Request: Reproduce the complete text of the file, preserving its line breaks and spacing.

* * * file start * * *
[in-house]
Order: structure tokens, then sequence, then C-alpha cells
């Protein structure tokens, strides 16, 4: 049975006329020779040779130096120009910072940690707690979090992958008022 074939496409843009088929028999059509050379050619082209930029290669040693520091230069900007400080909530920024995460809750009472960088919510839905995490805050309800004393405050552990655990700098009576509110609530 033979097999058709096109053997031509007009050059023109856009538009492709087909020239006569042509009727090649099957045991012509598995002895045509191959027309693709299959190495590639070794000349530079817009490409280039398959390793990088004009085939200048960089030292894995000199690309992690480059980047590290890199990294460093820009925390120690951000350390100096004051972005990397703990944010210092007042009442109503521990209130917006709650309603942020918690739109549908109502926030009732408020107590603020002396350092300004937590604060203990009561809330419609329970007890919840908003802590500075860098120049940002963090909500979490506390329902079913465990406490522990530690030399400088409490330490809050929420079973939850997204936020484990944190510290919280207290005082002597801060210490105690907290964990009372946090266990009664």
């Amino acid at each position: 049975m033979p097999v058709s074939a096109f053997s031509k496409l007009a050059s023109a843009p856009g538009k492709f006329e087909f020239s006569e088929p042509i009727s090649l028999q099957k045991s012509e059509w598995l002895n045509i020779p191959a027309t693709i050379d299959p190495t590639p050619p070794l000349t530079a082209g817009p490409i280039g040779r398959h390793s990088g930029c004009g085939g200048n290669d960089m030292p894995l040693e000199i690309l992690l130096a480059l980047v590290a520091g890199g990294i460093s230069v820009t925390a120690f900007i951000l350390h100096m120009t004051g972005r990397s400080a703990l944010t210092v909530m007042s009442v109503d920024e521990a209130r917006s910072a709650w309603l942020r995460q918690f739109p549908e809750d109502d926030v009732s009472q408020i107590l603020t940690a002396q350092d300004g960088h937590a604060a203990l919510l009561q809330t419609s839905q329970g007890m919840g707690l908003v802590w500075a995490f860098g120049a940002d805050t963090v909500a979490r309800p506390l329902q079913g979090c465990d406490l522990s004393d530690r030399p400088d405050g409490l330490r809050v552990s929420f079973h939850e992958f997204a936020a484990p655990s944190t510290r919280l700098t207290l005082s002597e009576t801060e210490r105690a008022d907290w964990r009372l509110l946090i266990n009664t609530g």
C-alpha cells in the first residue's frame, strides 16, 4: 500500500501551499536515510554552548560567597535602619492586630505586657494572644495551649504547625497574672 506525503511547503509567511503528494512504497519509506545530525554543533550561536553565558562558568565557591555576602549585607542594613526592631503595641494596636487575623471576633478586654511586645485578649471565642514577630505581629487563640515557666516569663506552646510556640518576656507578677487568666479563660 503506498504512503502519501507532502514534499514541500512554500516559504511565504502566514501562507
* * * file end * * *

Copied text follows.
[in-house]
Order: structure tokens, then sequence, then C-alpha cells
């Protein structure tokens, strides 16, 4: 049975006329020779040779130096120009910072940690707690979090992958008022 074939496409843009088929028999059509050379050619082209930029290669040693520091230069900007400080909530920024995460809750009472960088919510839905995490805050309800004393405050552990655990700098009576509110609530 033979097999058709096109053997031509007009050059023109856009538009492709087909020239006569042509009727090649099957045991012509598995002895045509191959027309693709299959190495590639070794000349530079817009490409280039398959390793990088004009085939200048960089030292894995000199690309992690480059980047590290890199990294460093820009925390120690951000350390100096004051972005990397703990944010210092007042009442109503521990209130917006709650309603942020918690739109549908109502926030009732408020107590603020002396350092300004937590604060203990009561809330419609329970007890919840908003802590500075860098120049940002963090909500979490506390329902079913465990406490522990530690030399400088409490330490809050929420079973939850997204936020484990944190510290919280207290005082002597801060210490105690907290964990009372946090266990009664």
């Amino acid at each position: 049975m033979p097999v058709s074939a096109f053997s031509k496409l007009a050059s023109a843009p856009g538009k492709f006329e087909f020239s006569e088929p042509i009727s090649l028999q099957k045991s012509e059509w598995l002895n045509i020779p191959a027309t693709i050379d299959p190495t590639p050619p070794l000349t530079a082209g817009p490409i280039g040779r398959h390793s990088g930029c004009g085939g200048n290669d960089m030292p894995l040693e000199i690309l992690l130096a480059l980047v590290a520091g890199g990294i460093s230069v820009t925390a120690f900007i951000l350390h100096m120009t004051g972005r990397s400080a703990l944010t210092v909530m007042s009442v109503d920024e521990a209130r917006s910072a709650w309603l942020r995460q918690f739109p549908e809750d109502d926030v009732s009472q408020i107590l603020t940690a002396q350092d300004g960088h937590a604060a203990l919510l009561q809330t419609s839905q329970g007890m919840g707690l908003v802590w500075a995490f860098g120049a940002d805050t963090v909500a979490r309800p506390l329902q079913g979090c465990d406490l522990s004393d530690r030399p400088d405050g409490l330490r809050v552990s929420f079973h939850e992958f997204a936020a484990p655990s944190t510290r919280l700098t207290l005082s002597e009576t801060e210490r105690a008022d907290w964990r009372l509110l946090i266990n009664t609530g």
C-alpha cells in the first residue's frame, strides 16, 4: 500500500501551499536515510554552548560567597535602619492586630505586657494572644495551649504547625497574672 506525503511547503509567511503528494512504497519509506545530525554543533550561536553565558562558568565557591555576602549585607542594613526592631503595641494596636487575623471576633478586654511586645485578649471565642514577630505581629487563640515557666516569663506552646510556640518576656507578677487568666479563660 503506498504512503502519501507532502514534499514541500512554500516559504511565504502566514501562507